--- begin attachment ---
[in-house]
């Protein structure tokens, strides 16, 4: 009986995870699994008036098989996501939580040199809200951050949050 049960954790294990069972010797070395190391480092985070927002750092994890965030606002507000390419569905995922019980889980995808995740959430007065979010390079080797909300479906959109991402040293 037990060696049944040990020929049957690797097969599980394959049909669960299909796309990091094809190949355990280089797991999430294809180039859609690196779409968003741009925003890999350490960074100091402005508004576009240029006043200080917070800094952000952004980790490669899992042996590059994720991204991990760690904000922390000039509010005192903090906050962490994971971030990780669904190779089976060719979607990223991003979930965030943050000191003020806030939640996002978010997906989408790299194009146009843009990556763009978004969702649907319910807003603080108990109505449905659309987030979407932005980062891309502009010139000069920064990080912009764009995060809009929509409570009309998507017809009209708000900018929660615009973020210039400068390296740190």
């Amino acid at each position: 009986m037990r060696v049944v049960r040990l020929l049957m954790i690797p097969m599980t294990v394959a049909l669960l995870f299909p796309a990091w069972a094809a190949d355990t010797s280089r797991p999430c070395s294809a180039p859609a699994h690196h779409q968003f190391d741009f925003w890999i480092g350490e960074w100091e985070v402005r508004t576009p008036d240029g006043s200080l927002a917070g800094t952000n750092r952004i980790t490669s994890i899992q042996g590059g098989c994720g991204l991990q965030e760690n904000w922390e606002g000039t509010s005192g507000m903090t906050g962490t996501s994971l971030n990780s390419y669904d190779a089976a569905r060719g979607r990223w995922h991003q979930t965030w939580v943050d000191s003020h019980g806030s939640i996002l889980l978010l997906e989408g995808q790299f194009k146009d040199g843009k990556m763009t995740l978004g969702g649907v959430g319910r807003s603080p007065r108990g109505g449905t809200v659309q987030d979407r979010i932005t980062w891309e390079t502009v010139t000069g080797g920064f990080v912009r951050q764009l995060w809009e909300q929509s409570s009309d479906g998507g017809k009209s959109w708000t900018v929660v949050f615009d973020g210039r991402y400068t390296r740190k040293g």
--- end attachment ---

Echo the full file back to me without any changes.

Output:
[in-house]
């Protein structure tokens, strides 16, 4: 009986995870699994008036098989996501939580040199809200951050949050 049960954790294990069972010797070395190391480092985070927002750092994890965030606002507000390419569905995922019980889980995808995740959430007065979010390079080797909300479906959109991402040293 037990060696049944040990020929049957690797097969599980394959049909669960299909796309990091094809190949355990280089797991999430294809180039859609690196779409968003741009925003890999350490960074100091402005508004576009240029006043200080917070800094952000952004980790490669899992042996590059994720991204991990760690904000922390000039509010005192903090906050962490994971971030990780669904190779089976060719979607990223991003979930965030943050000191003020806030939640996002978010997906989408790299194009146009843009990556763009978004969702649907319910807003603080108990109505449905659309987030979407932005980062891309502009010139000069920064990080912009764009995060809009929509409570009309998507017809009209708000900018929660615009973020210039400068390296740190």
């Amino acid at each position: 009986m037990r060696v049944v049960r040990l020929l049957m954790i690797p097969m599980t294990v394959a049909l669960l995870f299909p796309a990091w069972a094809a190949d355990t010797s280089r797991p999430c070395s294809a180039p859609a699994h690196h779409q968003f190391d741009f925003w890999i480092g350490e960074w100091e985070v402005r508004t576009p008036d240029g006043s200080l927002a917070g800094t952000n750092r952004i980790t490669s994890i899992q042996g590059g098989c994720g991204l991990q965030e760690n904000w922390e606002g000039t509010s005192g507000m903090t906050g962490t996501s994971l971030n990780s390419y669904d190779a089976a569905r060719g979607r990223w995922h991003q979930t965030w939580v943050d000191s003020h019980g806030s939640i996002l889980l978010l997906e989408g995808q790299f194009k146009d040199g843009k990556m763009t995740l978004g969702g649907v959430g319910r807003s603080p007065r108990g109505g449905t809200v659309q987030d979407r979010i932005t980062w891309e390079t502009v010139t000069g080797g920064f990080v912009r951050q764009l995060w809009e909300q929509s409570s009309d479906g998507g017809k009209s959109w708000t900018v929660v949050f615009d973020g210039r991402y400068t390296r740190k040293g």